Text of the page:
When parents put their children on the school bus, they want to have implicit trust in the driver and the school to ensure that their kid makes it to class. Unnervingly, that not only didn't happen for Carrie Newton's daughter on her first day of kindergarten, but the 5-year-old was left on the bus, in 90-degree heat, for three hours. Newton took to Twitter last week, writing, "My daughter's bus driver nearly killed her on the first day of kindergarten so here's a PSA for all parents of young bus riders."
My daughter's bus driver nearly killed her on the first day of kindergarten so here's a PSA for all parents of young bus riders.— Coley (@happycloudbooks) August 29, 2018
This happened today.
She shared that at around 11 a.m. on August 28, the school secretary at Jerseyville West Elementary School called Newton to say her daughter was noted as absent. Newton insisted that couldn't be right, because she had placed her daughter on the school bus at 7:30 a.m. herself. The secretary said she would check for her daughter in her classroom, explaining that there could have been a mistake when taking attendance because many buses were late on the first day of the new school year.
She figured she'd get a call back in a matter of five minutes or so.
"I. WAIT. ALMOST. 40. MINUTES," Newton wrote. "And this time it isn't the secretary. It's the superintendent of the bus depot. And he's PISSED. My child. My FIVE YEAR OLD CHILD was left alone on the bus. She appears okay but I need to meet them at school. I bolt. I already had keys in my hand."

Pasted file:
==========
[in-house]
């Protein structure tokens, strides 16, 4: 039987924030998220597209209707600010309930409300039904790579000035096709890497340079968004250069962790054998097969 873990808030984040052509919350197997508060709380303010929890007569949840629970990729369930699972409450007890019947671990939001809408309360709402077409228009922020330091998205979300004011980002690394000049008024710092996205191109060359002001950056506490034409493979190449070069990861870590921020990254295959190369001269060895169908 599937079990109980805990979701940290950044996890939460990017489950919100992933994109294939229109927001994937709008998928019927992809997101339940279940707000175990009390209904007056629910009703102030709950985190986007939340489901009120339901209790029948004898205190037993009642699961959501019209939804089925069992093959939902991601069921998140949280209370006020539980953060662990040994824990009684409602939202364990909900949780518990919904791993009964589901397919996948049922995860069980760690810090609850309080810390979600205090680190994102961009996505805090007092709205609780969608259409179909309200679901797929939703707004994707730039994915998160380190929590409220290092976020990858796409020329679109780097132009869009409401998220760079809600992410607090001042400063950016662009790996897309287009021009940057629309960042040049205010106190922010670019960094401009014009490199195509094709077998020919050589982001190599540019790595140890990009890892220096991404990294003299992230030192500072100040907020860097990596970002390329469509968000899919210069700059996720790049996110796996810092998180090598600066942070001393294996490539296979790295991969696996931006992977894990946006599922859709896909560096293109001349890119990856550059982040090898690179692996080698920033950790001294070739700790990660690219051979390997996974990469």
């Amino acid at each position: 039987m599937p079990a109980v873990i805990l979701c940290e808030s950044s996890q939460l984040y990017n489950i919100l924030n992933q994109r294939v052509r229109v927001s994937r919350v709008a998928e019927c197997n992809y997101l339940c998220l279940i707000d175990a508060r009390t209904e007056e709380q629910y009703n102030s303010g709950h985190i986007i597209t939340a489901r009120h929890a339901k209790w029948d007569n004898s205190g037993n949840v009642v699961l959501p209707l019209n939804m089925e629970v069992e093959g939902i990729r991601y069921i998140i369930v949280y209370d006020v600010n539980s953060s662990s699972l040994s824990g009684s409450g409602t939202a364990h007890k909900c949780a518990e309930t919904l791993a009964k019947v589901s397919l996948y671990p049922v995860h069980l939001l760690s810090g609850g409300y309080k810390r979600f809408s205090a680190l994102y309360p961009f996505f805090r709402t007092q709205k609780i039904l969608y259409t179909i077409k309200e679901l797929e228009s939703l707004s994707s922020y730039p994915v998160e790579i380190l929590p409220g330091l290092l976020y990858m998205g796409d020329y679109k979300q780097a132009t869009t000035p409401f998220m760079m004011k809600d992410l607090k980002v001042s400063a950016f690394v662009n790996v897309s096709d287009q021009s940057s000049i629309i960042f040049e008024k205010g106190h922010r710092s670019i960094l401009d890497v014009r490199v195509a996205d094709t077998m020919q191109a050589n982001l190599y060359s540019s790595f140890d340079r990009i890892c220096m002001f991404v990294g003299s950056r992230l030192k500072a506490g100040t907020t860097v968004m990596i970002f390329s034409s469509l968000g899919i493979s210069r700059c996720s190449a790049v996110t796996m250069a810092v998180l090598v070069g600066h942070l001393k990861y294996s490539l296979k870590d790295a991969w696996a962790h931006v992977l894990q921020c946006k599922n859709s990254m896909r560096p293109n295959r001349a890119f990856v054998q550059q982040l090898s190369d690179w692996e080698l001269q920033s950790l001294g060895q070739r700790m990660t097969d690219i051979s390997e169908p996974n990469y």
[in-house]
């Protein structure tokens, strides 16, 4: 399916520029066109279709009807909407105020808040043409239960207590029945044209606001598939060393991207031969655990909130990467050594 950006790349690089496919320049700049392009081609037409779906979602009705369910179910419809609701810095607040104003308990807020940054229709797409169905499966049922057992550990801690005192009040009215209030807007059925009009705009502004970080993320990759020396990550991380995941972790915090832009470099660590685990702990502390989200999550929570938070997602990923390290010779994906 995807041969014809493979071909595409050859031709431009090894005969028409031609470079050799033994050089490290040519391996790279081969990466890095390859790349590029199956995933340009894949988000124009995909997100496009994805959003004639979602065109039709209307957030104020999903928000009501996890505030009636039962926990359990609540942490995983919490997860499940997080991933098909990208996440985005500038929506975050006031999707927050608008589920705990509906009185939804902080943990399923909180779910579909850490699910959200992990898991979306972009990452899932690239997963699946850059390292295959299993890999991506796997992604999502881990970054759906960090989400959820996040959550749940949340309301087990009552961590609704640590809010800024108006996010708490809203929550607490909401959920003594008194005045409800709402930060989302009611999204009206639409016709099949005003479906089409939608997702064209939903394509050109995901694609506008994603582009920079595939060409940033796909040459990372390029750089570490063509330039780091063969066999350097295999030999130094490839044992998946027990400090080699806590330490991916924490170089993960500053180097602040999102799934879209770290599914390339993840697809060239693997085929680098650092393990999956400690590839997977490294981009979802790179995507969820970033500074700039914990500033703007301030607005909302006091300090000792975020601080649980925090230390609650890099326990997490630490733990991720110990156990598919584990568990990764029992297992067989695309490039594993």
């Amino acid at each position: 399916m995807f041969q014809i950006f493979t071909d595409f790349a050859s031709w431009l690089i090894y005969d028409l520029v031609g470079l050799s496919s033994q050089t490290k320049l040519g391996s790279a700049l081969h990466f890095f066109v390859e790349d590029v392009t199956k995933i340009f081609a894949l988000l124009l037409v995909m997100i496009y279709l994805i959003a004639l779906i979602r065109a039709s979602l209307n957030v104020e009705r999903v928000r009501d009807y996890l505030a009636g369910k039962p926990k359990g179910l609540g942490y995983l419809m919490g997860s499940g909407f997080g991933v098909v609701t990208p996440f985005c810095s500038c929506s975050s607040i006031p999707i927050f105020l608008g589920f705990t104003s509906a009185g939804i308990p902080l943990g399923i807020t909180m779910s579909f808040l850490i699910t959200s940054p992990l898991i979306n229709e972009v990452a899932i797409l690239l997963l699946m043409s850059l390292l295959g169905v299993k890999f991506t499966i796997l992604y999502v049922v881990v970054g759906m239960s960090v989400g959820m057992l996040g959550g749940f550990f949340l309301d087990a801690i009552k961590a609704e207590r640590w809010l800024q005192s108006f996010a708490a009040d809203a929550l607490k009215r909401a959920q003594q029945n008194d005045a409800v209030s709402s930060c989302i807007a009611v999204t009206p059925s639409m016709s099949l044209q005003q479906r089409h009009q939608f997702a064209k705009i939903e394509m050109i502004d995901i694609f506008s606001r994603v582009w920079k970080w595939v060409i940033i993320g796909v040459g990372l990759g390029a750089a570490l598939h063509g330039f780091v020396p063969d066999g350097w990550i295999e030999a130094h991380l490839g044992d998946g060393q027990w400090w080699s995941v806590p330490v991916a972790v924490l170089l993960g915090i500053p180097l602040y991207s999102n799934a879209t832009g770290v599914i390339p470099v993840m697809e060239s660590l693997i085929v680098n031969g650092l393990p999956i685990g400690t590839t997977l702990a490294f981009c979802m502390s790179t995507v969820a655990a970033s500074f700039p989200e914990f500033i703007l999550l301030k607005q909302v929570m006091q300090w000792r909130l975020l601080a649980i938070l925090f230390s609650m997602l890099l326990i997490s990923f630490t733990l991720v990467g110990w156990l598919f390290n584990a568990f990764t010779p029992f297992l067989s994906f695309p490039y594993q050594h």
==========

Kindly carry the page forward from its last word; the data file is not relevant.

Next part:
Newton had told her little girl, who has a mild physical delay affects her muscle tone in her legs and her speech, to follow other children her age off the bus when it stopped at her school. But there were no other younger children on the bus; she was the only one who was supposed to get off at the elementary school stop. And the school was remodeled over the summer, so Newton's daughter didn't recognize it when the driver stopped. She waited to be told to get off the bus, but the driver never said anything, and when she tried to get his attention at the depot, he disembarked too quickly, according to TODAY.com.
The understandably distraught mom shared on Twitter that she met her daughter at the school, where she was checked by a nurse and given water. She was physically fine, but, in a particularly heart-wrenching moment, said she was sorry that she had eaten some of her lunch while on the bus.
After contending with this outrageously, deeply upsetting incident, Newton is urging parents of young children to take preemptive action so their kids don't find them in a similar situation. "Remind your kids bus drivers to CHECK EVERY SEAT BEFORE LEAVING," Newton tweeted. "PLEASE. My child survived 3 hours but yours might not. Please. Take the extra 2 minutes. Learn from us. We were almost a tragedy. A preventable tragedy. Please remind them."